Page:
Last week I received a phone call that stalled my heart and revived it at the same time.
I was eating dinner with my two sons. We were laughing hysterically as the boys blasted one perfectly timed bad table manner after another from various openings in their little bodies. When mama eats dinner with us, these bursts of humor are always and rightfully considered ill-timed, so I'm sure our prison break mentality only fueled the raucous. I confess, I'm a sucker for the boys' laughter. Those laughs that hijack every second into time until I've long forgotten where they started. They suck every ounce of love I have for those boys inside out until I end up blurting out, "do you guys know how much I love you?"
The boys always give me my moment. They pause and acknowledge that they do know, then get right back to another ill-timed piece of comedy.
We'd barely exited this scene this particular evening when my phone rang. The screen lit up with the name of a buddy I hadn't talked to in some time. We'd spent a year or so working together several years ago, but hadn't kept in touch. We always had fun together, so I was excited to see his name. So much so that I skipped the normal greetings and answered the call with a boisterous "hey, where have you been hiding buddy?"
There are cues in life: cues it's about to rain, cues one could afford to lose a few pounds, and cues that a friend's life has been tragically upended. My buddy's unexpected muffled and tearful response to my greeting made it sadly clear - I was receiving one of those latter clues.
Through sobs and intermittent cries that life was suddenly unbearable, my friend told me his 8 year old son died that day. He'd been battling strep throat like so many other kids do, but then unexpectedly died from it, a tragically rare ending to a kid strep throat story. In one sentence my friend went from telling me about racing home from work to find his only son's body cold and lifeless on a couch to proudly describing that same son's first home run during the last game and last at-bat of the recent baseball season. I felt his struggle to describe his son's life in a tense that horrifies this dad to imagine: past tense.
Then my friend answered a question I never thought to ask myself, really, until several hours after that call. In his moment of despair, a despair I couldn't possibly be expected to have comfort or answers for, why on earth did this friend I'd spoken to only a few times the last several years call me?
My friend unknowingly answered that question when, after painfully releasing what had happened to his son, he said, "I'm calling you because I know how much you love God and how much you love your boys."
Several hours later, the magnitude of that hit me. Personally, those words were encouraging. If I can write the words that go on my tombstone, I will write them to say "he loved God, he loved his family." In that order. Nothing more. But the more I reflected on his words, the more I realized my love for my God and family isn't just personal. In fact, considering what loving God does for me personally may be the worst place to start when considering the value of my love for God. It may actually reduce my desire to seek to love God stronger and more openly each and every day.
In the bible, when Jesus was pressed to offer the greatest of the commandments, without hesitation he commanded us to love God.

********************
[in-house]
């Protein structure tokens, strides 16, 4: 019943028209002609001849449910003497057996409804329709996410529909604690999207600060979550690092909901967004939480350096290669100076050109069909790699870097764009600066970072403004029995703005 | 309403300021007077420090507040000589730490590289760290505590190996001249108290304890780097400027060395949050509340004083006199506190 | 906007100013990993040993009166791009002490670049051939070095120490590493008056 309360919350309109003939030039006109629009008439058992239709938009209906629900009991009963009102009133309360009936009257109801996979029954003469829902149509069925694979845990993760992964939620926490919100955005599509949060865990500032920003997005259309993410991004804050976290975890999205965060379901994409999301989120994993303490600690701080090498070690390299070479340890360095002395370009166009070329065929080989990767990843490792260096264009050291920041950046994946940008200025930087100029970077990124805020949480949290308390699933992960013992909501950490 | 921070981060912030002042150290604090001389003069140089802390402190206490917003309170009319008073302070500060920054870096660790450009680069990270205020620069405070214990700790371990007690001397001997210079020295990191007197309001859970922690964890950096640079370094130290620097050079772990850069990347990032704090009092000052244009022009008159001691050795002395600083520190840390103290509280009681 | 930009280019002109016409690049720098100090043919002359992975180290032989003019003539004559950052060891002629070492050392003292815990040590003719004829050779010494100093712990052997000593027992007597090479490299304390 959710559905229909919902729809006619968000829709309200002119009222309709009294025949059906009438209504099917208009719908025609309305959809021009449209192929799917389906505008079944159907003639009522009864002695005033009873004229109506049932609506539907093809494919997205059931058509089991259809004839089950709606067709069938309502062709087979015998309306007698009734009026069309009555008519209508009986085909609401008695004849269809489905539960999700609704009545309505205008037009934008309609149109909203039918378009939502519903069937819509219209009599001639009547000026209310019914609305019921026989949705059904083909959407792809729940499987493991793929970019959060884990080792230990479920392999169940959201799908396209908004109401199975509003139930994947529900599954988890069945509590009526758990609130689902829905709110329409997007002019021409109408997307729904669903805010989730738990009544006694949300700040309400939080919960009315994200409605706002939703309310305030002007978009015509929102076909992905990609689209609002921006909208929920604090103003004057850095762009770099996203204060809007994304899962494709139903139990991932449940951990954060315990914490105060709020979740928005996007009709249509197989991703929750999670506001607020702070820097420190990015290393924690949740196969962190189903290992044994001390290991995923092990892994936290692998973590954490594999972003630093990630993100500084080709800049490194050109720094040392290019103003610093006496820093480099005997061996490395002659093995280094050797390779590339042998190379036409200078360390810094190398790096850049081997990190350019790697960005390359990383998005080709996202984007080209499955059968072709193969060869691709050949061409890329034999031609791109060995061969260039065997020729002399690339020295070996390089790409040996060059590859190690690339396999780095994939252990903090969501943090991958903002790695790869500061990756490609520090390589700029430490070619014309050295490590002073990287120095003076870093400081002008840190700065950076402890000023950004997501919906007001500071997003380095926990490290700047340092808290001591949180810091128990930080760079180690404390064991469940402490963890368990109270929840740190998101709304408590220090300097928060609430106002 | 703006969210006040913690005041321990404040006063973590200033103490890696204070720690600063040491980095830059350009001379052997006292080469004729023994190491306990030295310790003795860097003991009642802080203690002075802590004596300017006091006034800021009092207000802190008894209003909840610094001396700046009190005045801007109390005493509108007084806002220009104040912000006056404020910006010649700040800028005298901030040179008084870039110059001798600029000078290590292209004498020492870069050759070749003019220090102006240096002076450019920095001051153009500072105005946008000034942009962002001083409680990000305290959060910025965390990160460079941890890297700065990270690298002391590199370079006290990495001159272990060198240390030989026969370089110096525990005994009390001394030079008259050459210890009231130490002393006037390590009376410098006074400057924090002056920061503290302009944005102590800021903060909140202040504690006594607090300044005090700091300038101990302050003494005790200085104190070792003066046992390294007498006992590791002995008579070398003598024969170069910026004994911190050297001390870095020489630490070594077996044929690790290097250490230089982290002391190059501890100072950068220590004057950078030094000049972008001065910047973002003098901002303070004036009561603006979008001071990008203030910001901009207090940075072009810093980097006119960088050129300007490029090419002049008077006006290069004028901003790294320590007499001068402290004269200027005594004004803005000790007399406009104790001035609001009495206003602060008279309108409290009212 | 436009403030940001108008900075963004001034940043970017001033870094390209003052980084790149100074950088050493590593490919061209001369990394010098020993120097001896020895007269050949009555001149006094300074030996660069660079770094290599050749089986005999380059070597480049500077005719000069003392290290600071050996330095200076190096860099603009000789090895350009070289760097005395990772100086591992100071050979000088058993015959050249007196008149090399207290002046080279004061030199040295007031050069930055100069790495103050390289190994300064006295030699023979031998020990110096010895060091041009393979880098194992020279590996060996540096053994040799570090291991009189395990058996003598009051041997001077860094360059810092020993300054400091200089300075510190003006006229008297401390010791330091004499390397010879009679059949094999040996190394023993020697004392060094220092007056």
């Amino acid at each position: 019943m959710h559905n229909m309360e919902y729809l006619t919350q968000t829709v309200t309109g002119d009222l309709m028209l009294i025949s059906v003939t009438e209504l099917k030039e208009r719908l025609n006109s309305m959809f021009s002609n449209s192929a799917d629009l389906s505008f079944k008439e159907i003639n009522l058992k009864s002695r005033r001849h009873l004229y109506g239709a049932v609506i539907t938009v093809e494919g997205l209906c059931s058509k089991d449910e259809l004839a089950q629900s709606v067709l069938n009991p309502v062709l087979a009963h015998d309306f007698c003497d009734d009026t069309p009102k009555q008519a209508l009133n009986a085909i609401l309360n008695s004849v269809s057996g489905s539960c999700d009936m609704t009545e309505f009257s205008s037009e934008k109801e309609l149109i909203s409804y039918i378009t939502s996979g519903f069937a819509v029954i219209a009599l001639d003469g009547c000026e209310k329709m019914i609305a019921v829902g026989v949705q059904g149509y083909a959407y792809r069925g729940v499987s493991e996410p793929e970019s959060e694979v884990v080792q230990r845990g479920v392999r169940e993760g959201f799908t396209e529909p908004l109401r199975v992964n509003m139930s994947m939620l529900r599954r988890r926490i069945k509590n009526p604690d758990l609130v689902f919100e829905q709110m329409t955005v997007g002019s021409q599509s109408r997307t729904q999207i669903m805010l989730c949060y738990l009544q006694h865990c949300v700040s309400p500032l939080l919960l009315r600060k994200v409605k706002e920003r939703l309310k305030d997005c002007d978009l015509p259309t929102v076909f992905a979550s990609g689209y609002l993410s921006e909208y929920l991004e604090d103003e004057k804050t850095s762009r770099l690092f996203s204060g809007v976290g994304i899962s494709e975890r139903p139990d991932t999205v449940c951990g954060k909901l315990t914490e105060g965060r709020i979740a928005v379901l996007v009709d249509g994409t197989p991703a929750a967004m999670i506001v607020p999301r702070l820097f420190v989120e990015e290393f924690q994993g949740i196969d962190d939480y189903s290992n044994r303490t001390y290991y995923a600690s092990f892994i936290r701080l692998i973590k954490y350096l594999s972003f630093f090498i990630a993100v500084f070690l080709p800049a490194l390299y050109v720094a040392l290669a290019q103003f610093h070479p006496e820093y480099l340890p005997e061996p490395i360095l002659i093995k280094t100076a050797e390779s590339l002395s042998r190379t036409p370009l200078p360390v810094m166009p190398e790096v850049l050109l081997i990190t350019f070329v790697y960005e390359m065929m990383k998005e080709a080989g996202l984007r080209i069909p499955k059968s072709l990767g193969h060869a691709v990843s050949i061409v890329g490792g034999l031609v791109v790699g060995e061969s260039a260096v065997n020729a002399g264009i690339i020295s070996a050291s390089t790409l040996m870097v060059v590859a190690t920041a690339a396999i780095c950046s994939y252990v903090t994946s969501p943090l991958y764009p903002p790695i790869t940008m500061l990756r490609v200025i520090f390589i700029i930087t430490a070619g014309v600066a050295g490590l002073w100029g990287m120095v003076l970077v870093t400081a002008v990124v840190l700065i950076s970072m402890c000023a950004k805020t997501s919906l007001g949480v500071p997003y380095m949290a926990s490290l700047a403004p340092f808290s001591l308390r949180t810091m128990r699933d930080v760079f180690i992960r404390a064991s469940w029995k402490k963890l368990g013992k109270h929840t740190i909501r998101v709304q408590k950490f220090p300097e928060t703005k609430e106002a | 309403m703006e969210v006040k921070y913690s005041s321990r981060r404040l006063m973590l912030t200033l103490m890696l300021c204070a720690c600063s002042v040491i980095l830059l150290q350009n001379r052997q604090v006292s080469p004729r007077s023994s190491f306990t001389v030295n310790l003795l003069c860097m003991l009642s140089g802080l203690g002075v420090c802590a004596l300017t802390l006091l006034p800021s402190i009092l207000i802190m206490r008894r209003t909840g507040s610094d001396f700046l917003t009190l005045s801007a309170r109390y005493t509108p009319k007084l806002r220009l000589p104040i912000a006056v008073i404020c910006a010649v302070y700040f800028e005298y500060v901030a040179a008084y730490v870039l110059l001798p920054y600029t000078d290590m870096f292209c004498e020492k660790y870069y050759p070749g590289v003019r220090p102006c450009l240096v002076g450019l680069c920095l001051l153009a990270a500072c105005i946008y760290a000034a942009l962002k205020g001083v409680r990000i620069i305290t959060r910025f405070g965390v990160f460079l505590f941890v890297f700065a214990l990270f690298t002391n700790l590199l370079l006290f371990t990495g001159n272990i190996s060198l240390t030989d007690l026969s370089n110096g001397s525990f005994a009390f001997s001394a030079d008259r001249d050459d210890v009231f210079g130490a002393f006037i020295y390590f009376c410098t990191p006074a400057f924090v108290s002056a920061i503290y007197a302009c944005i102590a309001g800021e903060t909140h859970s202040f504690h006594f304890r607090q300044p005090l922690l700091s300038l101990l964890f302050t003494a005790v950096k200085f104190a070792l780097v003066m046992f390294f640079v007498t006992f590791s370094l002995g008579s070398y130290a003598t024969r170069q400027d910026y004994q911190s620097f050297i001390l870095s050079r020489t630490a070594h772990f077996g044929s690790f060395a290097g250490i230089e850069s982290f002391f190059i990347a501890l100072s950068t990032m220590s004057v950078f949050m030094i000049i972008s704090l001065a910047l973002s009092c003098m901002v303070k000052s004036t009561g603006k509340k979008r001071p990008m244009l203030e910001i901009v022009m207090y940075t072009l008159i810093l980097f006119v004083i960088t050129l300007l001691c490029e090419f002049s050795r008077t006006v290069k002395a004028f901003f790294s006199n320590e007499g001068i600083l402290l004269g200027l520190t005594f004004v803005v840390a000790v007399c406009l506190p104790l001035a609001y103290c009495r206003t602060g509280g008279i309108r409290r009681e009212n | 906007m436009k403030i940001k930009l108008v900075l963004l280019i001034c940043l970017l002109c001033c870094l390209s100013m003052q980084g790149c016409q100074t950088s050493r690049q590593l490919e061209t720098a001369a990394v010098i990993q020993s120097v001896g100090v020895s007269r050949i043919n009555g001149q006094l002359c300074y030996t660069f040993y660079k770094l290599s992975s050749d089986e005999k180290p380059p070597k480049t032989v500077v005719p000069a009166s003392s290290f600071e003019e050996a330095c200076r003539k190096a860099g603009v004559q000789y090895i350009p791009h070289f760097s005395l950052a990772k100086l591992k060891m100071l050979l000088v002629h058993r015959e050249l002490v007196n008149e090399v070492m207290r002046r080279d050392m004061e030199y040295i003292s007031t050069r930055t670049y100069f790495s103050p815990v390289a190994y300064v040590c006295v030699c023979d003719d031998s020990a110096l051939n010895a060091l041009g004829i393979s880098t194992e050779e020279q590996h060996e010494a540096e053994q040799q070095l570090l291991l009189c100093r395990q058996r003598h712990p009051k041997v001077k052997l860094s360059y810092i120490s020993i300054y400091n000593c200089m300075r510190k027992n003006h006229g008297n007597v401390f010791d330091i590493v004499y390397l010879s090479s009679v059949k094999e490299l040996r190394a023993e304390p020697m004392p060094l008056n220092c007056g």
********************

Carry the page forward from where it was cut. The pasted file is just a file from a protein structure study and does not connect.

Jesus replied: Love the Lord your God with all your heart and with all your soul and with all your mind. This is the first and greatest commandment.
(Matthew 22: 37-38)
Over the years, I've considered the possibility that to many non-Christians, and likely many Christians as well - to include this one - this command can be off-putting. What kind of father would order his kids to love him? Thankfully, I've loved God long enough to realize all he's done throughout my life to demonstrate his love for me and loving him back is a natural response. Much like I hope our boys have a natural response of love for their dad. But I get that's not the case for everyone.
But maybe this command to love God isn't all about God's needs or desires at all. Maybe God, in his divine wisdom, knows that our loving him is the foundation for him to show how much he loves the people around us.
In the immediate aftermath of my friend's life turning horrifically upside down, he was a drowning man frantically reaching in all directions for a life preserver. And there's a gulf of sadness in the difference between drowning in a swimming pool and drowning in the sadness of losing a son. The life preserver he reached for, the only one he could imagine keeping him afloat, was God. Not God the theory or God the superstition, but the God who physically loves someone out of the darkest days of their lives.
God doesn't need us to love him for him. God needs us to love him because when his people are hurting and suffering, he needs them to know exactly where to turn. When we have medical emergencies, we know to dial 911. When people know we love God, we allow ourselves to be the 911 that instantly connects them to God's comfort and grace.
As a Christian, it's easy to get caught up in the challenge of defining and defending God and lose sight of the importance of simply loving God. I'm not sure what value there is in the people around us knowing what God looks like if they don't know what it looks like to love him. I continue to pray God's love will comfort my friend and his family. I pray their little boy is homering at every at bat on heaven's field of dreams. And I pray that God will continue to help me understand that he doesn't need me to love him, but the people around me just might.